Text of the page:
The politics of the great brain race: public policy and international student recruitment in Australia, Canada, England and the USA


As the number of globally mobile students has expanded, governments are assumed to be consistently and intentionally competing for talent, in what has been called a “great brain race”. While the notion of competition has become dominant, there is little evidence on long-term policy dynamics in this field, not only across jurisdictions but also over time. We seek to address this gap in this paper through a longitudinal analysis of the politics and public policies impacting international students in four major recruiting countries—Australia, Canada, England and the USA. Through this comparative analysis of the period 2000 to 2016, we demonstrate that international student numbers across the jurisdictions have grown steadily but that this appears to be decoupled from political and policy changes. We also discuss how “internationalization” initiatives provide an insufficient policy umbrella for policy action on the recruitment and retention of international students. Public policy impacting international students spans multiple government agencies or ministries, encompassing different policy fields. This requires greater policy coordination, which remains elusive for the most part.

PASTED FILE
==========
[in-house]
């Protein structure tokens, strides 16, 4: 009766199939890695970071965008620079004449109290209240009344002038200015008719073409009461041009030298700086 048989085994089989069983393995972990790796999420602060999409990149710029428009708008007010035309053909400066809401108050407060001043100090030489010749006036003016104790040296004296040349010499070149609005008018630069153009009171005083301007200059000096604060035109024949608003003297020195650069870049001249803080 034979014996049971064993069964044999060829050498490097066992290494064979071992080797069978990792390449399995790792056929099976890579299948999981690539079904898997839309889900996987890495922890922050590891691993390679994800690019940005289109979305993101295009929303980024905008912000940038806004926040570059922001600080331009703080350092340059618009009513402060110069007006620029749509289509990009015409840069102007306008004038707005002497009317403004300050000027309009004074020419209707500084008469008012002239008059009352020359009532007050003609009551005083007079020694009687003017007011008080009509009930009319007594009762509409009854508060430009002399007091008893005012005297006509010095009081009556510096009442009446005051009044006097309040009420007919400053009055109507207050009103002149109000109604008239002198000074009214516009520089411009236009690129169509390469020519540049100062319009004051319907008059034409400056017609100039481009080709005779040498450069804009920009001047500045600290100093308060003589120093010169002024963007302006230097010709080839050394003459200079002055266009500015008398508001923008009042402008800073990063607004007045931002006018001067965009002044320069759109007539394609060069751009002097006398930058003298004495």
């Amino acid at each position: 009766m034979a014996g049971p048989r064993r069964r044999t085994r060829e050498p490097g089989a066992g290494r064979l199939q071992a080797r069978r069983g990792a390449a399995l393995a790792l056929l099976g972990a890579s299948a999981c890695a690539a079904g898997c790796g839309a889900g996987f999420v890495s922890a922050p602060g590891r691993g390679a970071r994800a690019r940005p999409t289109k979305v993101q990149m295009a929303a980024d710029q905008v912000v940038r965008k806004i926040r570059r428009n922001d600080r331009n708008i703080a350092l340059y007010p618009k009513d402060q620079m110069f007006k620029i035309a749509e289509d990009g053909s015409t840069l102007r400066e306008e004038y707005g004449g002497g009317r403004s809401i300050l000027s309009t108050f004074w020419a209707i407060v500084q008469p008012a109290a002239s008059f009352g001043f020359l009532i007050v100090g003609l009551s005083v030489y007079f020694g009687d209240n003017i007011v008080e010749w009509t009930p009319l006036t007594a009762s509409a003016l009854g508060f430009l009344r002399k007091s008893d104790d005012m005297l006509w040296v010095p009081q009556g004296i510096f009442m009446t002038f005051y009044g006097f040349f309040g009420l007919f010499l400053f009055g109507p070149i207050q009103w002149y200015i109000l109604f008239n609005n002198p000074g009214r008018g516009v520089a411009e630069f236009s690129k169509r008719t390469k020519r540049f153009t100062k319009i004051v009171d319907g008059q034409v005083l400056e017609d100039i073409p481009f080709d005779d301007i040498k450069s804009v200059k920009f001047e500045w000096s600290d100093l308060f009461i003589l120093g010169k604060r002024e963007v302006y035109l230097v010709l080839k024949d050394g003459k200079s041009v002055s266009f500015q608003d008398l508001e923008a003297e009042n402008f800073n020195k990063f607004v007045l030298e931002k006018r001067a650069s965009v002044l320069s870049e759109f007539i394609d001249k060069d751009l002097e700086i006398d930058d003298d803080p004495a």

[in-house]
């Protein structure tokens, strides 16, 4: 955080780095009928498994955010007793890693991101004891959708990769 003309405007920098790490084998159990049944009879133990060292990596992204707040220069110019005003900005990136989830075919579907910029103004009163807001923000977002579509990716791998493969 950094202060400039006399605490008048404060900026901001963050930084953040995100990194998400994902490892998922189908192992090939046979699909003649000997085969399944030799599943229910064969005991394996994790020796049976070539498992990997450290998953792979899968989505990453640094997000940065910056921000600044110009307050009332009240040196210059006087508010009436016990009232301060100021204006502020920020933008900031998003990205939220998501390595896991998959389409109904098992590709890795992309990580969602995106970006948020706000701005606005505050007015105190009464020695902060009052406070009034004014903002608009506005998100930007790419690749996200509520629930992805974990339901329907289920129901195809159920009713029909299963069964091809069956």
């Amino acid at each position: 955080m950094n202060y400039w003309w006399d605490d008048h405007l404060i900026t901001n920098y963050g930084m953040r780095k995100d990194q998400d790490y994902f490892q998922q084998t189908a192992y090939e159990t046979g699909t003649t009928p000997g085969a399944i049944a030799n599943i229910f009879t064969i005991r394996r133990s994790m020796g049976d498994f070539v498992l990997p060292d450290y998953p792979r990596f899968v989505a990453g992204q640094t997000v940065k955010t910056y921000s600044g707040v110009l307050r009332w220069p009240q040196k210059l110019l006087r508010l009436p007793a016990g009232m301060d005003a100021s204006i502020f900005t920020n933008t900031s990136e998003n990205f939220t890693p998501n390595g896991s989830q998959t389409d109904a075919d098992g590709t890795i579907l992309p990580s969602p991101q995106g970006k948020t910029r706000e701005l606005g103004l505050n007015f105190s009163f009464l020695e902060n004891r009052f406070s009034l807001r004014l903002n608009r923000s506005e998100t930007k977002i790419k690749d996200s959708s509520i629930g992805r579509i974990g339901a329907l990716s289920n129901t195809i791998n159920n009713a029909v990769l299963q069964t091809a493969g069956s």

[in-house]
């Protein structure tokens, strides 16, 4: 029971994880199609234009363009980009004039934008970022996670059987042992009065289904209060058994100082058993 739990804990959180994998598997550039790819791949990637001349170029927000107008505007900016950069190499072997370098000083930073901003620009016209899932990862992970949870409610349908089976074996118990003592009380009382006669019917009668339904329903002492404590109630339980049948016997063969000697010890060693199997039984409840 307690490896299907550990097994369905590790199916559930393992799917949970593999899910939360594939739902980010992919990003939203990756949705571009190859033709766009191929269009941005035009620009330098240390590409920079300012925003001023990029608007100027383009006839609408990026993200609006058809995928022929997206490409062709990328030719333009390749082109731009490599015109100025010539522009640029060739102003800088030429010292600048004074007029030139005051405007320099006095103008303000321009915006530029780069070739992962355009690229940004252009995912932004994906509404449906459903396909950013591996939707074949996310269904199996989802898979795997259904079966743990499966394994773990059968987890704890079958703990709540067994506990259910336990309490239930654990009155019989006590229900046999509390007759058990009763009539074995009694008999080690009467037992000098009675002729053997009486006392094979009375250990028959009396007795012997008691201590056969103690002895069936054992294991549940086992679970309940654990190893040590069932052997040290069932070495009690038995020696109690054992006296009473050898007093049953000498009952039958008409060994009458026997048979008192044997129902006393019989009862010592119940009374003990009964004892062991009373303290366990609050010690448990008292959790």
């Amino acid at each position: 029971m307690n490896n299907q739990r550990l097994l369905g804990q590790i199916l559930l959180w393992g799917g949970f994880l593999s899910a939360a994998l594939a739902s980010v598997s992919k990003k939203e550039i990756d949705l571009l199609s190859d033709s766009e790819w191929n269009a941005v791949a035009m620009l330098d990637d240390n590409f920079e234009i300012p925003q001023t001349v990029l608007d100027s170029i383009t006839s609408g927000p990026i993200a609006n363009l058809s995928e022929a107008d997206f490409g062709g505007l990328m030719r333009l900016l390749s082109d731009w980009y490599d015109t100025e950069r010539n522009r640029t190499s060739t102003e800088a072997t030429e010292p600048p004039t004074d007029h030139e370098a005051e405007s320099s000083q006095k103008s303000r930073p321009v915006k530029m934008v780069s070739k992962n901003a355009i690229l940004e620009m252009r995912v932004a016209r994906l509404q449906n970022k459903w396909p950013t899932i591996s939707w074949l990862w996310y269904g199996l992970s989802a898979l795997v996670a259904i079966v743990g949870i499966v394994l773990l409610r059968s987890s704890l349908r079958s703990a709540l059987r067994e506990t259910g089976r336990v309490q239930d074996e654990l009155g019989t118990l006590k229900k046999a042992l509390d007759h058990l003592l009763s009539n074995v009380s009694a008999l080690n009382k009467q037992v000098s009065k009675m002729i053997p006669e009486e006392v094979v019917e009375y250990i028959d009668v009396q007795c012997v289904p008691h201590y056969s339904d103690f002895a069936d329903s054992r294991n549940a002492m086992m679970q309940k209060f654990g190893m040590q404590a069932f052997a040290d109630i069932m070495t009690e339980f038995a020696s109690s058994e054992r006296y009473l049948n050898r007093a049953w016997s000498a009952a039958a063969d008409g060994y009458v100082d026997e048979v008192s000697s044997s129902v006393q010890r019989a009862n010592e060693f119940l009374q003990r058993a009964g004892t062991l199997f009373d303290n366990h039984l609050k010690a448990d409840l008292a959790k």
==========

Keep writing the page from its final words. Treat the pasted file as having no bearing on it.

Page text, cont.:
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  1. 1.

    Japan and the Russian Federation also both host 3% of all international students. Other major recruiters include France, hosting 6% of all international students, and Germany, with 5% of the total (OECD 2015).

  2. 2.

    Whereas in the past, higher education policy applied to all four UK nations (England, Northern Ireland, Scotland and Wales), since 1999 processes of devolution in Scotland and Wales mean that policy made in London is now only applicable for England and Northern Ireland. However, where materials analysed for this study refer to the UK as a whole rather than just England, national findings are presented.

  3. 3.

    International students are classified as those from outside the European Union, at least for fee purposes where there is a two-band fee regime with lower fees for EU (including British) students and generally higher rates for international students.


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This research was supported by the Government of Ontario, Canada, through the Ontario Human Capital Research and Innovation Fund.

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Correspondence to Creso M. Sá.



Table 1 Public policies impacting international students

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Sá, C.M., Sabzalieva, E. The politics of the great brain race: public policy and international student recruitment in Australia, Canada, England and the USA. High Educ 75, 231–253 (2018).

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  • International students
  • Public policy
  • Student mobility
  • Immigration
  • Internationalization